This is a fascinating piece of literary analysis as well as a useful writer’s resource. Ronald B. Tobias shows how most powerful, engaging stories fall within 20 timeless and universal “Master Plots” – such as Quest, Adventure, Forbidden Love, and Transformation. Each chapter of this book examines one Master Plot, analysing and explaining how it works, illustrating with literary and cinematic examples, and concluding with checklists that keep writers on-track. Ronald B. Tobias also shows how to adapt and develop these themes to suit your characters, making your fiction more cohesive and convincing.

Why We Write About Ourselves: Twenty Memoirists on why they Expose Themselves (and Others) in the Name of Literature edited by Meredith Maran

Autobiography is the ultimate “writing about what we know”, but laying bare our lives and those of our circles is fraught with social and emotional risks. Here, 20 memoirists including Cheryl Strayed (Wild) and Ayelet Waldman (Bad Mother), tell us why and how they do it.  Many of this diverse and talented group talk about a compulsion to write, hoping that their stories will resonate with and help someone else.  Others dispense advice on how to handle the (both positive and negative) reactions to their work. Part bibliography, part personal reflection and part writer’s manual, Why We Write About Ourselves is inspiring and highly readable.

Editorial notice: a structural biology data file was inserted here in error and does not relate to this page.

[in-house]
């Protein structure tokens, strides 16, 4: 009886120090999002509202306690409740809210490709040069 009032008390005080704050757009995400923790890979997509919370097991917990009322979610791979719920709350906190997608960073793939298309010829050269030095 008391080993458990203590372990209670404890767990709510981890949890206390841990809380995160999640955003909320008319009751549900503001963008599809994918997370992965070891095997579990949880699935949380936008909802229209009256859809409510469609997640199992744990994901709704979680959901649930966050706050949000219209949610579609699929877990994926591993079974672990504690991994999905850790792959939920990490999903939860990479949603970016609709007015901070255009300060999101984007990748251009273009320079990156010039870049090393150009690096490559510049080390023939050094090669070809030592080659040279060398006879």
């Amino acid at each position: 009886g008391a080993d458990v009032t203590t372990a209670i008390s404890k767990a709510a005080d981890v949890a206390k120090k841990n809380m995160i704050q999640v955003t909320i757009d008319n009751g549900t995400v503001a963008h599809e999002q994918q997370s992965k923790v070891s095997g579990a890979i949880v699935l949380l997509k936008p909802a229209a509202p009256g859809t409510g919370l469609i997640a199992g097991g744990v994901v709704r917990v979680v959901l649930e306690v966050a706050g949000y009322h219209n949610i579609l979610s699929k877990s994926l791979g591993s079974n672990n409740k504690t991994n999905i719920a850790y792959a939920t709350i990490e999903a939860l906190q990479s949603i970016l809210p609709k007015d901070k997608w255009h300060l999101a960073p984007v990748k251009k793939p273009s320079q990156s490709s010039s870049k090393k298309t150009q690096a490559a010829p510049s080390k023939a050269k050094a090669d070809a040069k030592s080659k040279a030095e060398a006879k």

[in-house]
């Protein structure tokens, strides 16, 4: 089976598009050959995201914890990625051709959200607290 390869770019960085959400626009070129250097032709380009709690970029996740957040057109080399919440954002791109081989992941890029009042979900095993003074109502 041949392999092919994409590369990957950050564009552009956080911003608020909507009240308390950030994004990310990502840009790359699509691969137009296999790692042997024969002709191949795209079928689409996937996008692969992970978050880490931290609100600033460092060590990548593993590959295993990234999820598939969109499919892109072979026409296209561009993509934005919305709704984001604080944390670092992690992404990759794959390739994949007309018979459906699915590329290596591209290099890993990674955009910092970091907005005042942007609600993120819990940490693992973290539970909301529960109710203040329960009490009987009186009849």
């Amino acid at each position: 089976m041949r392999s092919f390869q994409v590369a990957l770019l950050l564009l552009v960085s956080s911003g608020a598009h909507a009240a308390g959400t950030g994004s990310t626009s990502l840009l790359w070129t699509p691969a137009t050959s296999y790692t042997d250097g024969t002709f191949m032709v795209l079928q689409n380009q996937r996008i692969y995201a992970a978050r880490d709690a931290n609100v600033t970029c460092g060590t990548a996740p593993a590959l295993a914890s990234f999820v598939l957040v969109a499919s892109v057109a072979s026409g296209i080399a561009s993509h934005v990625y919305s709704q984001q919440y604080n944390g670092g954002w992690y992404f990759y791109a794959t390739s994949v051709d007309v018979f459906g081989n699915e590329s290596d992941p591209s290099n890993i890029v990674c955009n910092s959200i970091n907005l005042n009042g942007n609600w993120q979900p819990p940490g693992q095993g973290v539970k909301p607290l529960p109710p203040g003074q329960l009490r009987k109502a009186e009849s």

The Magic Words: Writing Great Books for Children and Young Adults by Cheryl Klein

Cheryl Klein is an experienced editor at Scholastic Books, and this is her comprehensive guide to crafting great middle-grade and young adult fiction.  Her advice ranges from writing and editing to pitching your idea, navigating the publication process and choosing an agent. A range of writing exercises will challenge you to analyse, critique and revise your work.  The Magic Words offers a nice balance between encouragement with pragmatism, and the wealth of insider tips will help you refine your masterpiece into a compelling, publishable form.